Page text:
Economics, the big questions, and scoring opportunities

Barry Ritholtz sends us to Brad DeLong using a sports analogy to criticize the economics profession:

The first principle of success in practically any endeavor is to move not toward where the ball is, but where it is going to be. Economists, as a rule, ignore this principle, indulging in the likely-to-be-vain hope that policies that would have worked yesterday will still work tomorrow

The only sport I have much understanding of is soccer, and this principle is far from correct in soccer. I have long felt that economists are seriously handicapped by their failure to follow basic team sport principles, so here’s my sports analogy for economics.

In soccer, the job of every player on the field is to move the ball to the position that maximizes the likelihood of scoring. The job of a coach at the developmental level is to teach the players to “see the field” before the ball is received in order to read where the ball needs to move next . Usually there are only one or two good answers to this maximization problem. Good players create danger by making the right choices of where to pass, and mediocre players don’t. (If you want to see a realization of this maximization process in action, watch Germany’s 2014 World Cup games.)

So “the first principle of success” in soccer is to create scoring opportunities by moving the ball effectively (and not always forward) on the field. (The second principle of success is to move when you don’t have the ball to a position that will make you the optimizing choice for the player receiving the ball. That is, contra DeLong, a good player creates the place where the ball will be next.) The problem with the economics profession is that it plays like Spain in the 2014 World Cup, it’s very good at passing side to side, but much weaker when it comes to creating and finishing scoring opportunities.

Thus, the economics profession must, first, define the scoring opportunities — or the big questions that economics must answer — and, second, the profession needs to play as a team always trying to move the ball into a position so that your teammate can score — except in the unusual case that you are best positioned to take the shot.

This, I think, is one way to understand Paul Romer’s critique of the economics profession. He is concerned that the current process promotes prima donna-like behavior, where the authors of articles set themselves the task of dribbling through four defenders and succeed only at losing possession of the ball entirely. And when there is team play it is wasted, dithering about, not even trying to answer important questions.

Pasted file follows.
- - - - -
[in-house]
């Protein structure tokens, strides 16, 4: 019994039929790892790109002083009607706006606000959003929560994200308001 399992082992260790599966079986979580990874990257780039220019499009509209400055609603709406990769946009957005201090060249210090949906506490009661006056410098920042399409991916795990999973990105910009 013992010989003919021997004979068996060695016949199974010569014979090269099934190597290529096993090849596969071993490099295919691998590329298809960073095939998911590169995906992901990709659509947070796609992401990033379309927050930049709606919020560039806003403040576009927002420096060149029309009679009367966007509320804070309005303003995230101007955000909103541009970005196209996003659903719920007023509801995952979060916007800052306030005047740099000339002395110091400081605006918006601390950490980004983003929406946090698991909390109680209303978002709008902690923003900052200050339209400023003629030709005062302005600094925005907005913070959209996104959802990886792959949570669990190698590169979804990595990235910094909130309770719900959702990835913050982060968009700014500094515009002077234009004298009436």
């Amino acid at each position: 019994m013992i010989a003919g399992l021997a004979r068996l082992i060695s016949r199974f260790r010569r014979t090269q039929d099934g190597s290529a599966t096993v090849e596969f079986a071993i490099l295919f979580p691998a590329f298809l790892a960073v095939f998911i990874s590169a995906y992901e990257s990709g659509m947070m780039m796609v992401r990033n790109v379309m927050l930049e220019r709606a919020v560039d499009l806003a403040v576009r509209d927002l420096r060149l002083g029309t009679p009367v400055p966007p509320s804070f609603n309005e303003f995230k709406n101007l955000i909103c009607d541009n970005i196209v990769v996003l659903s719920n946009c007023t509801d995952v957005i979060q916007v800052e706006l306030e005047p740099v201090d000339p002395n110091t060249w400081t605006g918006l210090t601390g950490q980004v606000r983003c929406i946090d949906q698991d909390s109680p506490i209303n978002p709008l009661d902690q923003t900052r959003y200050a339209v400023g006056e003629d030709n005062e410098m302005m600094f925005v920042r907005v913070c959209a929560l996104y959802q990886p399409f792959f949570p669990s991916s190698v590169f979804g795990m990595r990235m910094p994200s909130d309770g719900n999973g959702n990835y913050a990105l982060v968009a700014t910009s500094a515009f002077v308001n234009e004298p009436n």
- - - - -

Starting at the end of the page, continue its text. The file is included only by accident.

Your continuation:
In short, the economics profession has an extraordinary wealth of formal analytic tools. Now that those tools have been developed, the challenge is to deploy them effectively to answer the big — mostly macroeconomic — questions. In order for this deployment to be effective, teamwork is necessary. The masters of the formal tools need to stop passing the ball laterally and start working on deploying them to answer the big questions. (The segment of the profession that seems to me to be making the greatest progress in the latter effort is “new monetarism.”) The proponents of big questions need to stop sniping at the formalists, acknowledge the weaknesses in their own economic toolbox, and, I would argue, set to work building models that take money and finance more seriously than New Keynesian models do.

I am optimistic that this challenge can be met. Teamwork was in evidence when the New Keynesian models were developed. And post-crisis, there is widespread acknowledgment of the need for better incorporation of finance into economic models, and many steps along this path have already been taken. But the economics profession needs to remember that the fastest way to progress is to act always with awareness of where the goal is, with a broad view of the entire field of players, and with each individual making careful decisions as to how to move the ball so that someone else can score.


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